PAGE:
Saturday, June 19, 2010

An overdose of saccharine?

Till today, I can never tell what he thinks. He's one of those passive, non-expressive men - stoic, strong and silent. He's also the most intelligent man I know, as well as the most upright. He loves children. And animals. He thinks an experience is worth it only if you learn something from it. He has a weird sense of humour which no one gets, and uses long fancy words - correctly. I love him to pieces. He's my father.

Baba's never told me in words that he disapproves of anything I'm doing. He'll drop subtle hints. Are you sure you want to do that? Will that career option really give you the satisfaction you're looking for? Maybe you should meet some people from some other field and see if they can guide you. Do you really plan to go out of the house wearing that? But if I ask him upfront, "Do you think I'm making the right decision?", I wait till the end of time, and I won't get an answer. And when I go ahead and take decisions that he doesn't approve of, he'll still support me in them.

He never buys anything for himself, just because he feels like it. He can be very stubborn. I just watched him put tape on his old, frayed wallet, because he likes it better than the brand-new one lying in his cupboard. Both his laptop and his phone are about as useful as a floppy disk, but he won't replace them because he's "looking at options". And I mean that very literally - he's going to get the specs of ALL possible options, compare them, and will hopefully come to a decision sometime in the next decade.

I've only ever seen him break down twice - once, when Dadu passed away; the second time, when Thamma passed away. Ask him what he wants for his birthday, and he'll say he'll have to think about it. Gift him the complete DVD set of the LOTR movies, and he'll look at you puzzled, wondering why you spent money on something so unnecessary. But the first chance he gets, he'll pull them out and settle down to watch.

Till a couple of years back, he was an out and out workaholic. As kids we only ever saw him on Sundays, and the family holidays he would make a point of planning and taking us on. It was Mamma who was always there for us, Mamma I related all my day's happenings to, Mamma who I considered my best friend. Recently, that's changed. Three years ago, Baba quit his job with the company he'd been with for 28 years, and decided to do his own thing. Not only has this made him a lot more relaxed and chilled about his work, it also means I've got to spend a lot more time with him since then - especially since he pretty much appointed me as an unpaid secretary in the initial months (I'm an expert at doing travel bookings, don'tcha know?). And since I also stated working around the same time, and started needing/wanting to talk about work-related stuff, he and I have grown a lot closer than we ever were when I was growing up. Which I cannot be thankful enough for.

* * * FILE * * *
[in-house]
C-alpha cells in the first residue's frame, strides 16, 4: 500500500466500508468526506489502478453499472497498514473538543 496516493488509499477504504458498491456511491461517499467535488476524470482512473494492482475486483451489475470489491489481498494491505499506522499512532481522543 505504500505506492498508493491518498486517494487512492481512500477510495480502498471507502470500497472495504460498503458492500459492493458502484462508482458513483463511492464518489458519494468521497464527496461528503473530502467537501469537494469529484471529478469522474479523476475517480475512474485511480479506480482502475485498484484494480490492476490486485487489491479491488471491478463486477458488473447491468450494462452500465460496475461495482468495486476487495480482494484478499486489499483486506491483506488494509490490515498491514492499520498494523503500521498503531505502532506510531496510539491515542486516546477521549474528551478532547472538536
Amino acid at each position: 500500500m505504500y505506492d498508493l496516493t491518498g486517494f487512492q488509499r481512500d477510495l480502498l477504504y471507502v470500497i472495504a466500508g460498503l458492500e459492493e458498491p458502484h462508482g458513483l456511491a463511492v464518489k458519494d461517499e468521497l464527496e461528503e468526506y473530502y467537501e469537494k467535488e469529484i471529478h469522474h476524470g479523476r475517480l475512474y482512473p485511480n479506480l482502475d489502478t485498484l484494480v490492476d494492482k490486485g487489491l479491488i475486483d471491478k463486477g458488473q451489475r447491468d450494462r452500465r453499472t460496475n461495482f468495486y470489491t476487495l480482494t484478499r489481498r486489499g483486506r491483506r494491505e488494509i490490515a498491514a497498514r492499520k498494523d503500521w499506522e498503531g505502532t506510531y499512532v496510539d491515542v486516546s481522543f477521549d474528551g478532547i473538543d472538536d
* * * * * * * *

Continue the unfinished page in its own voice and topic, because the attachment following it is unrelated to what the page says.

In terms of personality, I'm like the mother - volatile, hyper, quick-tempered, and not the most reasonable person around. The brother's like Baba - calm, logical, passive, but impossible on the few occasions they lose their cool. Despite this, or maybe because of it really, the brother is Mama's boy through and through, while I'm so much more a Daddy's girl. It's him I now go to when I need to whine about anything, when I need advice about something, or even if it's just to talk about the day's mundane details.

Mother's Day and Father's Day are a huge deal in our home - because I make them that way. The brother goes along with it (mainly because the alternative is listening to me nag), the mother just likes the gifts and the meal out - no cooking for one day. And the father, well, who can tell what he thinks really?

Last year, the brother was in town on his summer vacation. We made this huge plan of going out for lunch on Father's Day. As we entered the mall, we saw a huge banner advertising a Father's Day special fest - for two weeks later. I'd mixed up the dates, so two Sundays later, we again got up early, made him a nice breakfast, and took him out for dinner. He got TWO Father's Days. And yeah, I think he quite enjoyed the extra attention.

Baba and I are both nightbirds. When I was 17, preparing for my Class XII Boards, and applying to colleges in the US, I'd come down to drink a glass of water or get a snack to munch while studying (or pretending to) late at night. I'd peep in on the father, and invariably find him in front of his laptop, having dozed off while working. I'd shake him awake, and make him go to bed. I once asked him what he would do when I went away to college - who would come take off his glasses for him?

Eight years later, I'm still living at home (and probably continue to, till the end of time). I still stay up late, and I still go to peep in on him most night, and find that he's dozed off while reading a book. I still take off his glasses, and switch off the light for him.